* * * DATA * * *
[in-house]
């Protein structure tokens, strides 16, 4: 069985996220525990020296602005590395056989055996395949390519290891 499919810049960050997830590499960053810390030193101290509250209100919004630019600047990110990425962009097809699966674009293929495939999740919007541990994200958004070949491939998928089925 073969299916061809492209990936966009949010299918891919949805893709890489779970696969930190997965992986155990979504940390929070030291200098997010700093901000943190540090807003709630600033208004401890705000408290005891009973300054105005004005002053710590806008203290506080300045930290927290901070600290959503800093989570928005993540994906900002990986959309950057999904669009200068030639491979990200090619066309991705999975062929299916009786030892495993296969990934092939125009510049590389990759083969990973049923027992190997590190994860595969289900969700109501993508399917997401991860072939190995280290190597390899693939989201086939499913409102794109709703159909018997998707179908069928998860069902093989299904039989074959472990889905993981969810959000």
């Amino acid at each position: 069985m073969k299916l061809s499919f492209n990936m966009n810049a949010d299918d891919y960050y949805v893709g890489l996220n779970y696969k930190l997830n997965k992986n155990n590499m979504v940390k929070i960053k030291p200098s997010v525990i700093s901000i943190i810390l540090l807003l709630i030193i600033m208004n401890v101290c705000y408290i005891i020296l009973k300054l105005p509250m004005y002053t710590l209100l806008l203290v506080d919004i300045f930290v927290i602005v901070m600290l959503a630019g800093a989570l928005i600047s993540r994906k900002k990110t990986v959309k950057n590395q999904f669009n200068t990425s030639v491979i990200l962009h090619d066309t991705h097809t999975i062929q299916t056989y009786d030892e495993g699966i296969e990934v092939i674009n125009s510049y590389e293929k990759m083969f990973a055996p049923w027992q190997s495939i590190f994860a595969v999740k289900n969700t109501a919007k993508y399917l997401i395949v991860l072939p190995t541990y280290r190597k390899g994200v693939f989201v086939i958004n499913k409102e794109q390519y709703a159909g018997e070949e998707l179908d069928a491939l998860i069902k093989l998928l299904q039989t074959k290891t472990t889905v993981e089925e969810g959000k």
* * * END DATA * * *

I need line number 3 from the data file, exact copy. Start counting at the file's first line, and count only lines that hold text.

């Amino acid at each position: 069985m073969k299916l061809s499919f492209n990936m966009n810049a949010d299918d891919y960050y949805v893709g890489l996220n779970y696969k930190l997830n997965k992986n155990n590499m979504v940390k929070i960053k030291p200098s997010v525990i700093s901000i943190i810390l540090l807003l709630i030193i600033m208004n401890v101290c705000y408290i005891i020296l009973k300054l105005p509250m004005y002053t710590l209100l806008l203290v506080d919004i300045f930290v927290i602005v901070m600290l959503a630019g800093a989570l928005i600047s993540r994906k900002k990110t990986v959309k950057n590395q999904f669009n200068t990425s030639v491979i990200l962009h090619d066309t991705h097809t999975i062929q299916t056989y009786d030892e495993g699966i296969e990934v092939i674009n125009s510049y590389e293929k990759m083969f990973a055996p049923w027992q190997s495939i590190f994860a595969v999740k289900n969700t109501a919007k993508y399917l997401i395949v991860l072939p190995t541990y280290r190597k390899g994200v693939f989201v086939i958004n499913k409102e794109q390519y709703a159909g018997e070949e998707l179908d069928a491939l998860i069902k093989l998928l299904q039989t074959k290891t472990t889905v993981e089925e969810g959000k």